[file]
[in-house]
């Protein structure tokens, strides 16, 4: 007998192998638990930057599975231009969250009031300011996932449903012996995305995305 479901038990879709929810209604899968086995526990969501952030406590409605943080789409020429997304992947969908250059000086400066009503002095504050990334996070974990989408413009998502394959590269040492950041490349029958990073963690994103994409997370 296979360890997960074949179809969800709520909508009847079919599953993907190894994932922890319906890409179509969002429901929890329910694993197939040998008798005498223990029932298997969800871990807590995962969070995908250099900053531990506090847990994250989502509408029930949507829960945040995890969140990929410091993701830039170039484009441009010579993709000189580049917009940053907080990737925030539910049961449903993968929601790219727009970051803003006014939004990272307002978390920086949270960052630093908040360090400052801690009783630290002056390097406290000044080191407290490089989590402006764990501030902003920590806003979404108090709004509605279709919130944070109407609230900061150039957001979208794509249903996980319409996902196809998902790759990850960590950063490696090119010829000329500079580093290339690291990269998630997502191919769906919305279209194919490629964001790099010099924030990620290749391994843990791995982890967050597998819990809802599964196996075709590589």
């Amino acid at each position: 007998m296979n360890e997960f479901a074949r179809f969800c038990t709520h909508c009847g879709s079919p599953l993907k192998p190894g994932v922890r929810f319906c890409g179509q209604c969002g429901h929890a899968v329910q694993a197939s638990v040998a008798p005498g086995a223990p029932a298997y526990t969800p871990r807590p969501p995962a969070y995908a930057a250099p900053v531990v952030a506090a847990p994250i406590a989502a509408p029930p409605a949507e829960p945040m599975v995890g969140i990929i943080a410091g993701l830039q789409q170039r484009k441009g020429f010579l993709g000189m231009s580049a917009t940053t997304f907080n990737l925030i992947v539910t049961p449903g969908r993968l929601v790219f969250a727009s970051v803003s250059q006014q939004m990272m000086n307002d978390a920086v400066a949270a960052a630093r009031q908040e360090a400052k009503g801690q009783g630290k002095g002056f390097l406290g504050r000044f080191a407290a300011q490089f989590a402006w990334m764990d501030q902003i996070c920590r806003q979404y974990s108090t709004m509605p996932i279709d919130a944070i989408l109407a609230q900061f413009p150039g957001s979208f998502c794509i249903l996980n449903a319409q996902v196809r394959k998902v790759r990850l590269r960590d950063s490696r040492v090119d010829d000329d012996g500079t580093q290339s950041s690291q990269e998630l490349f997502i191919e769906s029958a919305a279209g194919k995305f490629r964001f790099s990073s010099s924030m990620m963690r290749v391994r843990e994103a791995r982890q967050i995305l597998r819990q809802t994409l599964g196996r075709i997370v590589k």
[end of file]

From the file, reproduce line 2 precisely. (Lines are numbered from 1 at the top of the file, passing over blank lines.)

């Protein structure tokens, strides 16, 4: 007998192998638990930057599975231009969250009031300011996932449903012996995305995305 479901038990879709929810209604899968086995526990969501952030406590409605943080789409020429997304992947969908250059000086400066009503002095504050990334996070974990989408413009998502394959590269040492950041490349029958990073963690994103994409997370 296979360890997960074949179809969800709520909508009847079919599953993907190894994932922890319906890409179509969002429901929890329910694993197939040998008798005498223990029932298997969800871990807590995962969070995908250099900053531990506090847990994250989502509408029930949507829960945040995890969140990929410091993701830039170039484009441009010579993709000189580049917009940053907080990737925030539910049961449903993968929601790219727009970051803003006014939004990272307002978390920086949270960052630093908040360090400052801690009783630290002056390097406290000044080191407290490089989590402006764990501030902003920590806003979404108090709004509605279709919130944070109407609230900061150039957001979208794509249903996980319409996902196809998902790759990850960590950063490696090119010829000329500079580093290339690291990269998630997502191919769906919305279209194919490629964001790099010099924030990620290749391994843990791995982890967050597998819990809802599964196996075709590589």